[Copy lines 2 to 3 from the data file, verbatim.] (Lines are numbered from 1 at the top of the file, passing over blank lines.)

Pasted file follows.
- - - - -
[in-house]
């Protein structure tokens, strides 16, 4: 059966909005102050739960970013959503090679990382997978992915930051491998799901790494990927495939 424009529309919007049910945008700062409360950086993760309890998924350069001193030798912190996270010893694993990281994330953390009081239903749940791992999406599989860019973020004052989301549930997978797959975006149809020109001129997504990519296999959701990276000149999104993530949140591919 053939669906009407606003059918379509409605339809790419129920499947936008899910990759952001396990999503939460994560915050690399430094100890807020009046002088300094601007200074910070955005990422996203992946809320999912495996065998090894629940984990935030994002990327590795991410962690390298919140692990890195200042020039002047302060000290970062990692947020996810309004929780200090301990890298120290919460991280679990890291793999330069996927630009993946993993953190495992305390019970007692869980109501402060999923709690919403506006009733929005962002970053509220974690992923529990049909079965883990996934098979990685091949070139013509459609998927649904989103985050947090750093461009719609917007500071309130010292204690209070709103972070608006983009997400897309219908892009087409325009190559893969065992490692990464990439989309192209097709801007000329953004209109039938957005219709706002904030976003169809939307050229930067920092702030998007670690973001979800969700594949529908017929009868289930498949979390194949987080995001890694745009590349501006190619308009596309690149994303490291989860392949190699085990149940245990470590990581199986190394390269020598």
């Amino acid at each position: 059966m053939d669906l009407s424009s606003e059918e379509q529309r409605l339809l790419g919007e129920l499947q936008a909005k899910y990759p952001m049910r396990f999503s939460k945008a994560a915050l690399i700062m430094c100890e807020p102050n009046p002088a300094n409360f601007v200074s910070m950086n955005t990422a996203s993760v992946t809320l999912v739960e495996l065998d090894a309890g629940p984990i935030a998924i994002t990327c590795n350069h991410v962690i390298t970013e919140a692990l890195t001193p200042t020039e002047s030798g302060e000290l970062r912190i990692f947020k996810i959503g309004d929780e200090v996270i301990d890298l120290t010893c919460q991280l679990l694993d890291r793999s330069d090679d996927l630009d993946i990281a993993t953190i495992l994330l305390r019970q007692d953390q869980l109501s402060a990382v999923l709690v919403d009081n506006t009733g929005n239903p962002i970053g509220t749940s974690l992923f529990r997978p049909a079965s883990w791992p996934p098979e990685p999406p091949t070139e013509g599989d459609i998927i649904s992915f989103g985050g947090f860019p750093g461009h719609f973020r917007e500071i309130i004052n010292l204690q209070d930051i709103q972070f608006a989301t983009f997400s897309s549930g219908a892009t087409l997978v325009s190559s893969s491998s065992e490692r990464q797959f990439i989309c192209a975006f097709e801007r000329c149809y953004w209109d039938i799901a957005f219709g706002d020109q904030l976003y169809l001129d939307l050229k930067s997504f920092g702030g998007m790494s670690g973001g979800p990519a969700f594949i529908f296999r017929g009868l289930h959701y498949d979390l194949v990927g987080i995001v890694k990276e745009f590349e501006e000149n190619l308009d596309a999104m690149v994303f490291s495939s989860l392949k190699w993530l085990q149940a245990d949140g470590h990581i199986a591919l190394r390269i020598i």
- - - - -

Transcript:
């Protein structure tokens, strides 16, 4: 059966909005102050739960970013959503090679990382997978992915930051491998799901790494990927495939 424009529309919007049910945008700062409360950086993760309890998924350069001193030798912190996270010893694993990281994330953390009081239903749940791992999406599989860019973020004052989301549930997978797959975006149809020109001129997504990519296999959701990276000149999104993530949140591919 053939669906009407606003059918379509409605339809790419129920499947936008899910990759952001396990999503939460994560915050690399430094100890807020009046002088300094601007200074910070955005990422996203992946809320999912495996065998090894629940984990935030994002990327590795991410962690390298919140692990890195200042020039002047302060000290970062990692947020996810309004929780200090301990890298120290919460991280679990890291793999330069996927630009993946993993953190495992305390019970007692869980109501402060999923709690919403506006009733929005962002970053509220974690992923529990049909079965883990996934098979990685091949070139013509459609998927649904989103985050947090750093461009719609917007500071309130010292204690209070709103972070608006983009997400897309219908892009087409325009190559893969065992490692990464990439989309192209097709801007000329953004209109039938957005219709706002904030976003169809939307050229930067920092702030998007670690973001979800969700594949529908017929009868289930498949979390194949987080995001890694745009590349501006190619308009596309690149994303490291989860392949190699085990149940245990470590990581199986190394390269020598």
């Amino acid at each position: 059966m053939d669906l009407s424009s606003e059918e379509q529309r409605l339809l790419g919007e129920l499947q936008a909005k899910y990759p952001m049910r396990f999503s939460k945008a994560a915050l690399i700062m430094c100890e807020p102050n009046p002088a300094n409360f601007v200074s910070m950086n955005t990422a996203s993760v992946t809320l999912v739960e495996l065998d090894a309890g629940p984990i935030a998924i994002t990327c590795n350069h991410v962690i390298t970013e919140a692990l890195t001193p200042t020039e002047s030798g302060e000290l970062r912190i990692f947020k996810i959503g309004d929780e200090v996270i301990d890298l120290t010893c919460q991280l679990l694993d890291r793999s330069d090679d996927l630009d993946i990281a993993t953190i495992l994330l305390r019970q007692d953390q869980l109501s402060a990382v999923l709690v919403d009081n506006t009733g929005n239903p962002i970053g509220t749940s974690l992923f529990r997978p049909a079965s883990w791992p996934p098979e990685p999406p091949t070139e013509g599989d459609i998927i649904s992915f989103g985050g947090f860019p750093g461009h719609f973020r917007e500071i309130i004052n010292l204690q209070d930051i709103q972070f608006a989301t983009f997400s897309s549930g219908a892009t087409l997978v325009s190559s893969s491998s065992e490692r990464q797959f990439i989309c192209a975006f097709e801007r000329c149809y953004w209109d039938i799901a957005f219709g706002d020109q904030l976003y169809l001129d939307l050229k930067s997504f920092g702030g998007m790494s670690g973001g979800p990519a969700f594949i529908f296999r017929g009868l289930h959701y498949d979390l194949v990927g987080i995001v890694k990276e745009f590349e501006e000149n190619l308009d596309a999104m690149v994303f490291s495939s989860l392949k190699w993530l085990q149940a245990d949140g470590h990581i199986a591919l190394r390269i020598i």